03/18/2010 05:12 am ET Updated May 25, 2011

Holder's Terror Decision Was His -- the De-Politicization of Justice

Beyond the merits of Attorney General Eric Holder's decision to try Khalid Shaikh Mohammed in federal criminal court in Manhattan is the fact that it was his decision. When I asked him about this last night at an event for the Brennan Center for Legal Justice, he candidly said, "that happens to be true. We informed the president while he was on Air Force One enroute to Asia."

Which is what the Founders expected but not the way Nixon and Bush 43 operated.

The 1789 Federal Judiciary Act created the position of Attorney General, who would be appointed by the president and be "a meet [fitting] person learned in the law." The idea was that he (at that time) would not be a crony or pure partisan but a person who would objectively advise on and enforce the laws. The next two centuries saw AGs in the political mold like Mitchell Palmer in the Twenties and Robert F. Kennedy in the early Sixties, as well as Edward Levi, Gerald Ford's Attorney General, a former president of the University of Chicago and its law school dean.

Then came John Mitchell, Richard Nixon's law partner and campaign counsel. It was under instructions from the Nixon White House that the antitrust case against ITT was dropped after the conglomerate made a $400,000 contribution to the 1972 Republican National Convention. (Tapes caught Nixon saying, "I want something clearly understood, and, if it's not understood, McLaren's ass [head of the Antirust Division] is to be out of there within one hour. The ITT thing -- stay the hell out of it. Is that clear? That's an order...I do not want McLaren to run around prosecuting people, raising hell about conglomerates.")

And, of course, Archibald Cox was fired as Watergate special prosecutor when he appeared to be doing his job too well.

Bush 43 adhered more to the Nixon than the Ford model. Attorneys General John Ashcroft and Alberto Gonzalez grossly politicized Justice by weakly settling a major tobacco case leading to resignations, by refusing to enforce the environmental and civil rights laws, by rejecting qualified lawyers to civil service jobs because they were Democrats (remember Monica Goodling's admission that they had "crossed the line" and broken the law), and by ordering the firing of U. S. Attorneys who wouldn't toe the White House line on suing people for "voter fraud."

The decision whether to try KSM in a civilian court or a military tribunal, with more secrecy and fewer due process protections, was not an easy one. When announced, the Anti-Terrorist Trio of Rudy Giuliani and Representatives Peter King and Peter Hoekstra predictably said that the sky was falling. Giuliani sarcastically noted that KSM wanted the trial in NYC and "since when are we in the business of granting the wishes of terrorists?" Of course, when the so-called 20th hijacker was previously tried and convicted in federal court, he had lauded that case and result; and since KSM has said that wants to be executed so he could martyr himself to his Islamic war on America, would Giuliani apply his own logic and agree that he shouldn't be "granted his wish" and therefore not be executed after a guilty verdict? (Of course, we should all be grateful that America's Mayor didn't charge a royalty because Holder had referred to "9/11".)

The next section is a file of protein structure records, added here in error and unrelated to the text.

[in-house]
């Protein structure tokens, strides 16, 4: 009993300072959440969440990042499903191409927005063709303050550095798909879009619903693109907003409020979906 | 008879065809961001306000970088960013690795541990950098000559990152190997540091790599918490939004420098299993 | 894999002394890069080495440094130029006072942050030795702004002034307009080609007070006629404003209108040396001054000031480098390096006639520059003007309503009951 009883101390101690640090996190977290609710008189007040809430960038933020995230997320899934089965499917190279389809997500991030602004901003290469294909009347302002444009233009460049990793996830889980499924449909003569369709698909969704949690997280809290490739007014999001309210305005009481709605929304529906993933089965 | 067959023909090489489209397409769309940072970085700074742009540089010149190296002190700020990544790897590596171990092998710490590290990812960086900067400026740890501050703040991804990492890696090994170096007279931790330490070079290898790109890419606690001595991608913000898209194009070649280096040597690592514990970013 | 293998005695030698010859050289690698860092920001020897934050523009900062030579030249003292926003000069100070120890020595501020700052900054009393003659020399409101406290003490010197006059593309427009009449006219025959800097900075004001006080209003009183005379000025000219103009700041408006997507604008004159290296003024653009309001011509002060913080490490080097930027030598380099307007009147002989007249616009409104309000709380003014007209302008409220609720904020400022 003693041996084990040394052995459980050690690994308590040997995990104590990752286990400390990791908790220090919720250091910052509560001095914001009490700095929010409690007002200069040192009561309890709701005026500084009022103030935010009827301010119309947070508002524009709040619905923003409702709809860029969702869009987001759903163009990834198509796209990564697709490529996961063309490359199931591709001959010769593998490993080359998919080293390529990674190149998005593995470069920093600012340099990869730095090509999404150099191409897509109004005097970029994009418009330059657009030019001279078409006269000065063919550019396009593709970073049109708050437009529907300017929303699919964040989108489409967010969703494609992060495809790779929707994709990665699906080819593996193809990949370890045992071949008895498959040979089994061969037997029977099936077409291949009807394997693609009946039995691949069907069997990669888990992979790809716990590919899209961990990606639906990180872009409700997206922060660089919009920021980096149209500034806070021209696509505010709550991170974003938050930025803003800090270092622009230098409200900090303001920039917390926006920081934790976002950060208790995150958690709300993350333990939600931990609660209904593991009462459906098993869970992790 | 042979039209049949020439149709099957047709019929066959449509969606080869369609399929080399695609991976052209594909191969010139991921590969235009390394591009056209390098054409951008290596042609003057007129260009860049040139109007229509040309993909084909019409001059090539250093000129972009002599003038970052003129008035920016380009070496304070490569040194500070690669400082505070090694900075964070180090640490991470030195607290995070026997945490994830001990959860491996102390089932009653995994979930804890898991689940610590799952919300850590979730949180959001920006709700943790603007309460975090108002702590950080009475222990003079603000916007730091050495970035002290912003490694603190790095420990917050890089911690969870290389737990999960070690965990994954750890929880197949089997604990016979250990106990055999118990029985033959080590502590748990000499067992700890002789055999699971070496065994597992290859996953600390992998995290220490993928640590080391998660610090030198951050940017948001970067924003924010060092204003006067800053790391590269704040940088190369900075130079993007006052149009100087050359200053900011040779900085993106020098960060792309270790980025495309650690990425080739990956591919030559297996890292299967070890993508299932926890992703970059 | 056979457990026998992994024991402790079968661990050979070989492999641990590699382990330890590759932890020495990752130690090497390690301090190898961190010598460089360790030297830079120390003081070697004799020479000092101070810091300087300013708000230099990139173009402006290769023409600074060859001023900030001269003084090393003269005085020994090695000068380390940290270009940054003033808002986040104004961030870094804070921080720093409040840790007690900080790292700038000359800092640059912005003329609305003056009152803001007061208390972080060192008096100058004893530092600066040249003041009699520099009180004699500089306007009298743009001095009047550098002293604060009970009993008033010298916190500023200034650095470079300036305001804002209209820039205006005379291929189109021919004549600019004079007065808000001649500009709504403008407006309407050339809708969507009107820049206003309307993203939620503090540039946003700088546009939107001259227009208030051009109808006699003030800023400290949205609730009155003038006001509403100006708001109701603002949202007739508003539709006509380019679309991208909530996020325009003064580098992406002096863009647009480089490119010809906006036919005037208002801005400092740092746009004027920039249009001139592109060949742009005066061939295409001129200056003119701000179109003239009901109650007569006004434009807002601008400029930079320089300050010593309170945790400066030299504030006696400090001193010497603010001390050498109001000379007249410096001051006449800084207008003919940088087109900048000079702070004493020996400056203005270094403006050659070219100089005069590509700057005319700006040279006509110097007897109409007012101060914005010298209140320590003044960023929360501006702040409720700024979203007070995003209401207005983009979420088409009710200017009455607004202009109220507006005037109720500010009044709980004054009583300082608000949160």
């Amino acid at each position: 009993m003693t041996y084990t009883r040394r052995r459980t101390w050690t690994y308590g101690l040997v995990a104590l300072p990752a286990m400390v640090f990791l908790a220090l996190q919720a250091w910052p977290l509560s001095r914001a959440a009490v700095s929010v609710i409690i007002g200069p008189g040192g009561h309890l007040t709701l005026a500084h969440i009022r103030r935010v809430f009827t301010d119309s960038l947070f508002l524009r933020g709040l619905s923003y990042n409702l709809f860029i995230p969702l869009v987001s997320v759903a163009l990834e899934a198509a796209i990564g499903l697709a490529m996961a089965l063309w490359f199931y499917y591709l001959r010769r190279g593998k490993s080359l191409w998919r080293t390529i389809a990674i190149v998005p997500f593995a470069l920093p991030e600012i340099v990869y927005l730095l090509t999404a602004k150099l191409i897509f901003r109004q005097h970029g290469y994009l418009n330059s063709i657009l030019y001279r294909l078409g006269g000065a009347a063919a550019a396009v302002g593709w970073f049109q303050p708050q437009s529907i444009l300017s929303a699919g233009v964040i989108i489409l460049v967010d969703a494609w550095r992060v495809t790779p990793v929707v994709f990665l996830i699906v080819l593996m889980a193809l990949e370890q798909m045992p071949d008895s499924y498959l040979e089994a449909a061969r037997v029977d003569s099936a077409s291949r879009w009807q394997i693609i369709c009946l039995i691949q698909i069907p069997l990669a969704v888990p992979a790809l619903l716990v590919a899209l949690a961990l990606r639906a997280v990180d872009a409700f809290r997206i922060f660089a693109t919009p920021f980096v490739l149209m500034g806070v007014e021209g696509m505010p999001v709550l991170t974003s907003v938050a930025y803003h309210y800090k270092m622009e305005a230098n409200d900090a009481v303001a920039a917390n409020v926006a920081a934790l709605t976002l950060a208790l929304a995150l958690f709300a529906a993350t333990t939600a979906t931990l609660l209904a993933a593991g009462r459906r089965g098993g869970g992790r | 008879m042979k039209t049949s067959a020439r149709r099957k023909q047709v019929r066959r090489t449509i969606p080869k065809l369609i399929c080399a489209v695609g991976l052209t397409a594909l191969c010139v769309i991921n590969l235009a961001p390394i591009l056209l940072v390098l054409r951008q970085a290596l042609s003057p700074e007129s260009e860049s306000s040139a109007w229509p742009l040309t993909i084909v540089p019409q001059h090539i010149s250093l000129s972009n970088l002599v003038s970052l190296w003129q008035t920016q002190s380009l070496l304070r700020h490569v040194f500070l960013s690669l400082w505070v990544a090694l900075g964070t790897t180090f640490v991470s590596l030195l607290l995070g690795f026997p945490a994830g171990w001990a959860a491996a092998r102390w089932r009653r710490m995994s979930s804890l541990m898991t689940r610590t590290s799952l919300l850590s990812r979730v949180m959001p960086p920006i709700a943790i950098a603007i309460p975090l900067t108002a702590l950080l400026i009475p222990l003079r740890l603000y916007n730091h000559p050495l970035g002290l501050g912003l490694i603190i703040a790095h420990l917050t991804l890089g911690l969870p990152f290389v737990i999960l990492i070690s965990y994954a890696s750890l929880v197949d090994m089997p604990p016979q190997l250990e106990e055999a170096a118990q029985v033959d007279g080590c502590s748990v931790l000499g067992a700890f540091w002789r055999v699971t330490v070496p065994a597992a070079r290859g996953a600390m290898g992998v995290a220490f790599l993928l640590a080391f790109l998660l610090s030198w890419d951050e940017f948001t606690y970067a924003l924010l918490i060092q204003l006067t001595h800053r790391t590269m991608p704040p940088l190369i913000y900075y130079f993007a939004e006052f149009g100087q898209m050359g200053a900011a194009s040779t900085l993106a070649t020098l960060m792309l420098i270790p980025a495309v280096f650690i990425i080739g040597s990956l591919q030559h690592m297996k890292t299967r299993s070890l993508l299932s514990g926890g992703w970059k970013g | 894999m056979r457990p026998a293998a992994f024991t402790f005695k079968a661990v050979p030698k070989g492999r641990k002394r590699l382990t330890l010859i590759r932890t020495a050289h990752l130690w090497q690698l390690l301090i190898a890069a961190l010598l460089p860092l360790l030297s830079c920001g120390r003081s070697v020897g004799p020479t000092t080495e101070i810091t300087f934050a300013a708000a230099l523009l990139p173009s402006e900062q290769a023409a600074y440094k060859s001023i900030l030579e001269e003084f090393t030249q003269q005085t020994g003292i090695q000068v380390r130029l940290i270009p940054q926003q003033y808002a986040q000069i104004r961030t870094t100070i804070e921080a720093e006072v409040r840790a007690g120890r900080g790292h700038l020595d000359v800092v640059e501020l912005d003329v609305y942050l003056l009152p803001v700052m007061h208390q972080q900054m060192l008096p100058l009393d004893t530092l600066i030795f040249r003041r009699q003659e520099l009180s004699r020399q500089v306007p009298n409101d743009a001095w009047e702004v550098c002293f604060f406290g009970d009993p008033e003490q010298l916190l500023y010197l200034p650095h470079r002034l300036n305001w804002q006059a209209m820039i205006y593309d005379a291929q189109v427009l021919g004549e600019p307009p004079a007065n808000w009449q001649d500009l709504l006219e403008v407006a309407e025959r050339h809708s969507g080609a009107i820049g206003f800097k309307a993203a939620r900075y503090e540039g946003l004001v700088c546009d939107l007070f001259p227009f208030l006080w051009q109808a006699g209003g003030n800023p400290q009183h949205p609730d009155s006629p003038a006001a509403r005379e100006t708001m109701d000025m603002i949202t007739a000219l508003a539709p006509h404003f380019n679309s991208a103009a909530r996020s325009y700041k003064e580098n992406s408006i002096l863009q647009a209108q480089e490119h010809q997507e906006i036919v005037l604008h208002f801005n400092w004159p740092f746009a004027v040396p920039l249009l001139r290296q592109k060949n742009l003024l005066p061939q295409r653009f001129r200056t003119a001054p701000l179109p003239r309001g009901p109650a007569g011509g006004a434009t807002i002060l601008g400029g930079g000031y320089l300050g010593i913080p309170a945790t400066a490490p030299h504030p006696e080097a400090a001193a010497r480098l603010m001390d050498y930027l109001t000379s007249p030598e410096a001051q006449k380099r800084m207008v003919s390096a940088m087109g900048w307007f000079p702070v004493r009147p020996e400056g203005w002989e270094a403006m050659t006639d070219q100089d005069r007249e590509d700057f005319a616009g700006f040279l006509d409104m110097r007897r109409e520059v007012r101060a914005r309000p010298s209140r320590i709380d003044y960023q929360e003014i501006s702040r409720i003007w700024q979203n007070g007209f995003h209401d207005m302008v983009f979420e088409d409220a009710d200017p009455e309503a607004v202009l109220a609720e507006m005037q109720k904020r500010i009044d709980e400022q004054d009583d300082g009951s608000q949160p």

There were indeed difficult and competing arguments about the likelihood of convictions, added risks to New York City, the sentiments of victims' families, the use of evidence after waterboarding, and allowing KSM to exploit his case in open court to propagandize to the world. On the other side, there was the message to the world that America was bigger and better than any murdering terrorist and would adhere to the rule of law rather than a regime of torture and Gitmo.

But even though the choice of trial venue clearly had national and international political and security implications, The Decider ended up being precisely who it should be -- the Attorney General of the United States based on his judgment of law and evidence.

A prosecutor made the decision and took the heat. Unlike Nixon and Bush 43, the person upholding the "original intent" of our Founders -- the de-politicization of law enforcement -- was Eric Holder.